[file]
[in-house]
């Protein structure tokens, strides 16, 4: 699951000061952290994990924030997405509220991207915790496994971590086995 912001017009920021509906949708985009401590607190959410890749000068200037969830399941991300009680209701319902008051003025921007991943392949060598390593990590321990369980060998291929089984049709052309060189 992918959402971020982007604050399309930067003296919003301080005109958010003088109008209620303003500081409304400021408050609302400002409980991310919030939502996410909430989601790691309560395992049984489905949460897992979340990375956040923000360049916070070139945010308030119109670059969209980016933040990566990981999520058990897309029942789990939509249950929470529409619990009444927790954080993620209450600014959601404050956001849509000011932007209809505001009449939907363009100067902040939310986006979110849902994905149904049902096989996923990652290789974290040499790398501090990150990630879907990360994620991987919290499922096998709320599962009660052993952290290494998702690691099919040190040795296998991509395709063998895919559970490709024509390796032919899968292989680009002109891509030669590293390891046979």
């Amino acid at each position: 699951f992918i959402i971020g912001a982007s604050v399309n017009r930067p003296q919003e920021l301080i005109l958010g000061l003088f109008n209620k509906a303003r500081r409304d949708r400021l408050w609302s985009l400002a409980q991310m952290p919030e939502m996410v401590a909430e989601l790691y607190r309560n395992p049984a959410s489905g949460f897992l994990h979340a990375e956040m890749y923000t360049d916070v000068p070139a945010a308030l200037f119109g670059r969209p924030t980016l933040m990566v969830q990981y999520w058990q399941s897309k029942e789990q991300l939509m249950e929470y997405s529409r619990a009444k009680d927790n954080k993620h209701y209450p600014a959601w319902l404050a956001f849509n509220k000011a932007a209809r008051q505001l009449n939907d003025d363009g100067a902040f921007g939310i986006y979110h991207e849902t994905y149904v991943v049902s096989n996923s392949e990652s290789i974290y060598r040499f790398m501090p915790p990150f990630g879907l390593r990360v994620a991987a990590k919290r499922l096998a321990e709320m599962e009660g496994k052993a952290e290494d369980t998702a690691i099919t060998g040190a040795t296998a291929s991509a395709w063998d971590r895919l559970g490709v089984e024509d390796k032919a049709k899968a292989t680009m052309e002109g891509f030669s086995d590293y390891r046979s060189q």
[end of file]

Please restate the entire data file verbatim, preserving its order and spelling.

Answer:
[in-house]
């Protein structure tokens, strides 16, 4: 699951000061952290994990924030997405509220991207915790496994971590086995 912001017009920021509906949708985009401590607190959410890749000068200037969830399941991300009680209701319902008051003025921007991943392949060598390593990590321990369980060998291929089984049709052309060189 992918959402971020982007604050399309930067003296919003301080005109958010003088109008209620303003500081409304400021408050609302400002409980991310919030939502996410909430989601790691309560395992049984489905949460897992979340990375956040923000360049916070070139945010308030119109670059969209980016933040990566990981999520058990897309029942789990939509249950929470529409619990009444927790954080993620209450600014959601404050956001849509000011932007209809505001009449939907363009100067902040939310986006979110849902994905149904049902096989996923990652290789974290040499790398501090990150990630879907990360994620991987919290499922096998709320599962009660052993952290290494998702690691099919040190040795296998991509395709063998895919559970490709024509390796032919899968292989680009002109891509030669590293390891046979």
């Amino acid at each position: 699951f992918i959402i971020g912001a982007s604050v399309n017009r930067p003296q919003e920021l301080i005109l958010g000061l003088f109008n209620k509906a303003r500081r409304d949708r400021l408050w609302s985009l400002a409980q991310m952290p919030e939502m996410v401590a909430e989601l790691y607190r309560n395992p049984a959410s489905g949460f897992l994990h979340a990375e956040m890749y923000t360049d916070v000068p070139a945010a308030l200037f119109g670059r969209p924030t980016l933040m990566v969830q990981y999520w058990q399941s897309k029942e789990q991300l939509m249950e929470y997405s529409r619990a009444k009680d927790n954080k993620h209701y209450p600014a959601w319902l404050a956001f849509n509220k000011a932007a209809r008051q505001l009449n939907d003025d363009g100067a902040f921007g939310i986006y979110h991207e849902t994905y149904v991943v049902s096989n996923s392949e990652s290789i974290y060598r040499f790398m501090p915790p990150f990630g879907l390593r990360v994620a991987a990590k919290r499922l096998a321990e709320m599962e009660g496994k052993a952290e290494d369980t998702a690691i099919t060998g040190a040795t296998a291929s991509a395709w063998d971590r895919l559970g490709v089984e024509d390796k032919a049709k899968a292989t680009m052309e002109g891509f030669s086995d590293y390891r046979s060189q």